“Canada’s great mineral belt pays tribute to the man whose foresight and faith unlocked its vast wealth.”
Such publicity as the above for Flin Flon would alone arouse the spirits and goodwill of our humble citizens.
Many of your supporters battling in other constituencies might be pardoned for basking in some of your reflected glory by pointing to what would look to the outside world as a sure indication of success for you at this poll.
While it is true the 7000 souls aforementioned would not be called upon to do more than stare, and vote, you can be sure they would not resent being given credit for doing a job which overshadowed the work of tens of thousands of slaves throughout entire lifetimes. And there might be almost a sence [sic] of personal gratification for your goodself to know that your supporters thought enough of you to go to the trouble of eclipsing the works of man down through the centuries — candidates have been treated worse you know — ha! ha!
I am sure that the material will be readilly [sic] found without cost to the party as only a very few dollars will be involved — I shall be glad to take the matter up with one or two of the boys if you wish.
And, if you fancy the idea, it will be up to you to get the “Company’s” permission to erect the sign on the headframe — and also the promise of the help of three or four of their riggers to place the pieces in position — we will also raise the few dollars wages required if the “Company” so wishes.
Time is the thing most in demand — while a couple of weeks would suffice if I was able to shelve every-thing but the performances at the Theatre — it would be all the difference between work and pleasure if I had a month or two notice — you see I have only a studio 6 feet high by 20 feet long to work in — and thus it becomes more a problem of arithmatic [sic] than of art.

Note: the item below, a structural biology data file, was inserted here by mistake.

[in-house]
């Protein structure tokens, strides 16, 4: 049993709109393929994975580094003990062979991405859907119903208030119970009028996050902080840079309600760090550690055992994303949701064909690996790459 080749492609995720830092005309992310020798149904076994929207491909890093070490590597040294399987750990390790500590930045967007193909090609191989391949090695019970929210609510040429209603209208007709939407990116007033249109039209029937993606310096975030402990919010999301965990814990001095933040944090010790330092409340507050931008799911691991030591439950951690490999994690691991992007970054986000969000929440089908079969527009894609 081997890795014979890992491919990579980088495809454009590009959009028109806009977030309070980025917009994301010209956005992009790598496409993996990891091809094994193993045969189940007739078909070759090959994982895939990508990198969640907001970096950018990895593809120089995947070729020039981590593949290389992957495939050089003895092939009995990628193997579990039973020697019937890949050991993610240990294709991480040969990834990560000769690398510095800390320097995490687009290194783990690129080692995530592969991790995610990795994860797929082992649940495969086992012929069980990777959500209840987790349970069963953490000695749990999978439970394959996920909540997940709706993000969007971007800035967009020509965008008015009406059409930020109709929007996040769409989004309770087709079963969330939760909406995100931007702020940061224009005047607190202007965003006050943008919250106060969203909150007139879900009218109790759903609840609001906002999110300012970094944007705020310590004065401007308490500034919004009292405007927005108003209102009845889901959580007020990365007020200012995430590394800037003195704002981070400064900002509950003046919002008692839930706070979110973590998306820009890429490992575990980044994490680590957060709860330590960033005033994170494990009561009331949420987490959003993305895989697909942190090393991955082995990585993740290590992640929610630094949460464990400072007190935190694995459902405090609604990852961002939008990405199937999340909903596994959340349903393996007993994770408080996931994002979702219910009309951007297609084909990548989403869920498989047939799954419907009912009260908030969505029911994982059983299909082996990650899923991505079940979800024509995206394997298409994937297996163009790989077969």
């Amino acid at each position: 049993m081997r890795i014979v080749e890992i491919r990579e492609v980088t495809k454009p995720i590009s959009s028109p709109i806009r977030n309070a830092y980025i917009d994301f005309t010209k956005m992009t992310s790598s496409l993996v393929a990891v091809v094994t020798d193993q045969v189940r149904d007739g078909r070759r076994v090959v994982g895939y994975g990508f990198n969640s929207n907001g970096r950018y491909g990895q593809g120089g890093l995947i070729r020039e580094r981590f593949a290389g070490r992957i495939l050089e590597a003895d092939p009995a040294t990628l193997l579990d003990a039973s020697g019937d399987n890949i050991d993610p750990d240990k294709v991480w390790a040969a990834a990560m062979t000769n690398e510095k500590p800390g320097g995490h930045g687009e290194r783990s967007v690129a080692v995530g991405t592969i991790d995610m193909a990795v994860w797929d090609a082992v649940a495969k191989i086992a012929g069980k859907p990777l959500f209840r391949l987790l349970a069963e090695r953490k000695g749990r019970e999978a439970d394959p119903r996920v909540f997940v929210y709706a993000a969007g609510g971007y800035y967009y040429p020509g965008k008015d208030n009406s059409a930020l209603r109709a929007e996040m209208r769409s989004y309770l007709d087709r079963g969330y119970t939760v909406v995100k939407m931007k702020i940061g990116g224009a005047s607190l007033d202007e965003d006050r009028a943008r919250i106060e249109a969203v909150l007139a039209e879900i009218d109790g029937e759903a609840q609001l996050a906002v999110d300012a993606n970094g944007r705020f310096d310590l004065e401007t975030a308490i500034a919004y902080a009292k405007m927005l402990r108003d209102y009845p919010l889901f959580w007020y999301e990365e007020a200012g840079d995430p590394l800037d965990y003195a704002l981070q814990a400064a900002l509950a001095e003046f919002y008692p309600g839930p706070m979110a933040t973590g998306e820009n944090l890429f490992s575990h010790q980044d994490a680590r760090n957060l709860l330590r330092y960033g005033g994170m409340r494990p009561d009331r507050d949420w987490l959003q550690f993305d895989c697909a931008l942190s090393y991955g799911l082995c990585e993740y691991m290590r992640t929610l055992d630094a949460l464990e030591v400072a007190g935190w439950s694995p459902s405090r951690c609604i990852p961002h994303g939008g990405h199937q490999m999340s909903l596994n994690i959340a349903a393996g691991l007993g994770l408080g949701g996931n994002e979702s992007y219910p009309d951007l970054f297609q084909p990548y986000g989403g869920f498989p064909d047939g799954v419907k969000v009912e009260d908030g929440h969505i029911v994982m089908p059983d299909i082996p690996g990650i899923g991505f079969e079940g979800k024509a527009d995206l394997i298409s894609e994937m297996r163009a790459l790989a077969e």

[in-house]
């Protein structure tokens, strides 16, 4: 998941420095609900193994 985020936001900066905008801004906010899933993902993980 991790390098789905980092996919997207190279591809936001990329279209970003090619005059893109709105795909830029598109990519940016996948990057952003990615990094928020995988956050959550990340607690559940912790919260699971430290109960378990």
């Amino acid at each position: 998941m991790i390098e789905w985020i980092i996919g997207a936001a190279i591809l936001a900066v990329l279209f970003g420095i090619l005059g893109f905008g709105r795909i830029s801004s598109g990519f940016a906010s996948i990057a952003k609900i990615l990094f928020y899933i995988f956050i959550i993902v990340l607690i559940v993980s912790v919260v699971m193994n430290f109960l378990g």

I should be glad to hear of your reactions to this scheme and I hope you will accept my apology for being so long winded.
With every good wish,
I beg to remain
September 26, 1938
Dear Mr. Roberts:
On my arrival at the office this morning, after an absence of two weeks, your confidential letter of the 14th instant was brought to my attention. I appreciate very much hearing from you, and I wish to thank you for your long letter and the interesting suggestion it contains.
For your confidential information I may say that there is no thought whatever of an early election. I do not know what comment I might have made that would make Mrs. Roberts think otherwise, but in any case the fact is as I have said.
Your ideas in the past were of very great service to us and I am sure would be again; and I appreciate more than I can say the fact that you think along these lines and try to co-operate as much as possible. I do not know when I shall be in Flin Flon again, but will probably be there several times before there is another election. In the meantime I wish you to know that I appreciate very much the suggestion you have made and will look forward to discussing the matter with you some time when I happen to be in your thriving community.
With kindest personal regards to yourself and Mrs. Roberts, I am,
Your very truly,
P.S. — You might keep this view with respect to the date of an election confidential, if you don’t mind.